Yet many women fall for the kind of bluff from which they ultimately have little to gain. They want that sexy man purely because he’s sexy, many evolutionary biologists believe. Back in the 1930s, British evolutionary biologist and statistician Ronald Fisher claimed that women go after men who appeal to other women. In making their choice, in other words, women look at other women’s preferences.
If a guppy is allowed to choose between two males and then sees another female select the rejected male, she’ll change her choice when the test is rerun. She suddenly gets the idea that the nerd who failed to interest her might be nicer than his rival. Anyone who has noticed his ex suddenly want him back once he’s got himself another woman has experienced this mechanism first hand. She decided you were no good any more, but now? ‘If she sees something in him…’
Fisher’s conclusion has been called ‘the hypothesis of the sexy sons’. The evolutionary theory behind it is that when a female gets herself impregnated by a man who is popular with other women, there’s a good chance her sons will be in demand as well, among the next generation of girls. The genes of a woman who falls for men who attract other women have more chance of spreading via her sexy sons than the genes of a mother who falls for a type that’s less in demand.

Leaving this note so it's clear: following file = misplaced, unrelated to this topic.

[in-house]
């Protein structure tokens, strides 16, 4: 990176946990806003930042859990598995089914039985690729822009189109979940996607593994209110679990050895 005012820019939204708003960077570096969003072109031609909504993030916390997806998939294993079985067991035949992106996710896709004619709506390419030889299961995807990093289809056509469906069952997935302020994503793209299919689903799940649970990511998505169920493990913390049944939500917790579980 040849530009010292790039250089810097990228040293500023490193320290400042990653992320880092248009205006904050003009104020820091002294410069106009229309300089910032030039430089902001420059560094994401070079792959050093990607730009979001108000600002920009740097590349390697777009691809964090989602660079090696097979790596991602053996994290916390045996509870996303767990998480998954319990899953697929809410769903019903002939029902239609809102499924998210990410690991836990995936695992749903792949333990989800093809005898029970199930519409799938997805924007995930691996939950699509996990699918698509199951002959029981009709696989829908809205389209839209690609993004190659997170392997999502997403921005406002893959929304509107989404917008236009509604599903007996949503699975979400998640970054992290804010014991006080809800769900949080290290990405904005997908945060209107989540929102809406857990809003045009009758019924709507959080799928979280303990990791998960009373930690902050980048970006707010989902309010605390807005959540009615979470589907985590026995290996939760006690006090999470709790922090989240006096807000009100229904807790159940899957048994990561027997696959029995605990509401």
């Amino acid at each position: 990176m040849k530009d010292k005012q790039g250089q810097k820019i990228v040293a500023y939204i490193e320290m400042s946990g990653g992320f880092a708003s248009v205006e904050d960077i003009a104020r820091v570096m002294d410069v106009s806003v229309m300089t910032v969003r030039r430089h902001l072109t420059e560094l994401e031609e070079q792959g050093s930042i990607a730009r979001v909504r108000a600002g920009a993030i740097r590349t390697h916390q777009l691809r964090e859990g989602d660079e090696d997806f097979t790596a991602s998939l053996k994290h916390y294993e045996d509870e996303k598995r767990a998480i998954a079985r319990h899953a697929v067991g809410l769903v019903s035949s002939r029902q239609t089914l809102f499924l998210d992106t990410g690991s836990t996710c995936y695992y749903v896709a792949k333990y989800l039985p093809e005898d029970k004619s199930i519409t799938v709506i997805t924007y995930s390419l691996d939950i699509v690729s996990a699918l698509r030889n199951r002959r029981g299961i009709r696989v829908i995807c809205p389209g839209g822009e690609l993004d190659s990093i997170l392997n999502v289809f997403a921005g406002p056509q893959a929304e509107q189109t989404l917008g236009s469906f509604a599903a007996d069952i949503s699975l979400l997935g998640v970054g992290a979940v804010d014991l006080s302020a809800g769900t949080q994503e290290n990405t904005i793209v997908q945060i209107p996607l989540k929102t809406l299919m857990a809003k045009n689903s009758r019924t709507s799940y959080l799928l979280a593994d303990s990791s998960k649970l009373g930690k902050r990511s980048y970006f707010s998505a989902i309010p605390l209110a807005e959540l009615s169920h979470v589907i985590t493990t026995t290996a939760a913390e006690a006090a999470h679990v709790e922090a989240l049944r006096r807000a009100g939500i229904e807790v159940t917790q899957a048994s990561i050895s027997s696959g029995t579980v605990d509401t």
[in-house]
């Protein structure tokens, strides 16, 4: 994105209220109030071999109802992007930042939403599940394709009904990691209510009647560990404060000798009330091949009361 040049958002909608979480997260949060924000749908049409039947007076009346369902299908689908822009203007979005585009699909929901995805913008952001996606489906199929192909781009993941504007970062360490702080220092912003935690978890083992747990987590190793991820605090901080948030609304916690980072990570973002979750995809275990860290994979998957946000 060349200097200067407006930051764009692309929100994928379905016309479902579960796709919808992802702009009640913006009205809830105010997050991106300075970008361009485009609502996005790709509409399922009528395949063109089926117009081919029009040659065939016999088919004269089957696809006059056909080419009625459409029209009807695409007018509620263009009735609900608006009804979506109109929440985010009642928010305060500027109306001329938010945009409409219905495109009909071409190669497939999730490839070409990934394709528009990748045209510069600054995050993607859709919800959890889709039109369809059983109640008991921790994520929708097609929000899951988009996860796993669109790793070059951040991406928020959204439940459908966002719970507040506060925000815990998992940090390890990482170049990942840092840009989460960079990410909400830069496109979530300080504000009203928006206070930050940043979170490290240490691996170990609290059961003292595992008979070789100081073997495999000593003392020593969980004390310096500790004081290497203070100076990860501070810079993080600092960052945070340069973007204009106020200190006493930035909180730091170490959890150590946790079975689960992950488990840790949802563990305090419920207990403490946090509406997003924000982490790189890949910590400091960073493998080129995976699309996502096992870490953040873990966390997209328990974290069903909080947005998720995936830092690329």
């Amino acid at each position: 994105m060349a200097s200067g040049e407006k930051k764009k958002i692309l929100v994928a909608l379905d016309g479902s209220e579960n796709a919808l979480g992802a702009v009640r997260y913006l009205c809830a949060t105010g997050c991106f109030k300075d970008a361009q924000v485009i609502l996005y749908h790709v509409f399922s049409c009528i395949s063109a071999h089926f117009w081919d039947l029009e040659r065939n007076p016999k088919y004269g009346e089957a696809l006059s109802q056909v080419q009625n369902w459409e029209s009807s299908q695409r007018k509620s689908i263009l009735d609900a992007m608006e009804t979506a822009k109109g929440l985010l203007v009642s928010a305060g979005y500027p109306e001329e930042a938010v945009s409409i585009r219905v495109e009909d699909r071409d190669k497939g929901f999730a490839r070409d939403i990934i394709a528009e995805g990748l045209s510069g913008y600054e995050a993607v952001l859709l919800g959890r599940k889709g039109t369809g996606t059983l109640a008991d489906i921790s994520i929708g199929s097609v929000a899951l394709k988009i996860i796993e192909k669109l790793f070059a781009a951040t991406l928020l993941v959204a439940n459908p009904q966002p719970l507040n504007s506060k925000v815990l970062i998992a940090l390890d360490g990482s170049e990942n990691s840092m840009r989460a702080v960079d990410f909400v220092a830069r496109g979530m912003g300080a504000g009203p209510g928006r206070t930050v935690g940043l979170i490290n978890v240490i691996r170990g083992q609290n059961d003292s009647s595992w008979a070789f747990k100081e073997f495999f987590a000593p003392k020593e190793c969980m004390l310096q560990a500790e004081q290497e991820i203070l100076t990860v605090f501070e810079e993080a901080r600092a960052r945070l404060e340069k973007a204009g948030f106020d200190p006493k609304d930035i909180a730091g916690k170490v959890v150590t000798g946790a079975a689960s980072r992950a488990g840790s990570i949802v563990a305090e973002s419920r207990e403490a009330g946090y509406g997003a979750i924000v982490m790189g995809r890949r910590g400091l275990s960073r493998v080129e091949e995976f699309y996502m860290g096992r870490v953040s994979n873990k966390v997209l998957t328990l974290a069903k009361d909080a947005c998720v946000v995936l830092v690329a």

This hypothesis is supported, at least in part, by research. Genetically, the offspring of sand fly mothers who had sex with an unattractive male were not any less strong or healthy, but girls of their own generation nevertheless passed them over. The sons of the popular males, by contrast, suited the tastes of the next generation too. Perhaps this is what’s going on, unconsciously, in girls who turn giddy at the sight of the most handsome boy in the class and imagine what beautiful children they might be able to have with him. From afar they can already sense the teeny-boppers of the next generation going all weak-kneed over their sons.

Now for some truly good news. Even though women often go for big, sexy, handsome, rich and burly men, it turns out that substandard, less handsome men can compensate for their imperfections and lack of physical strength. In baboon communities, most of the offspring stem from the alpha males, but more of the progeny of others are mixed up with them than you might think.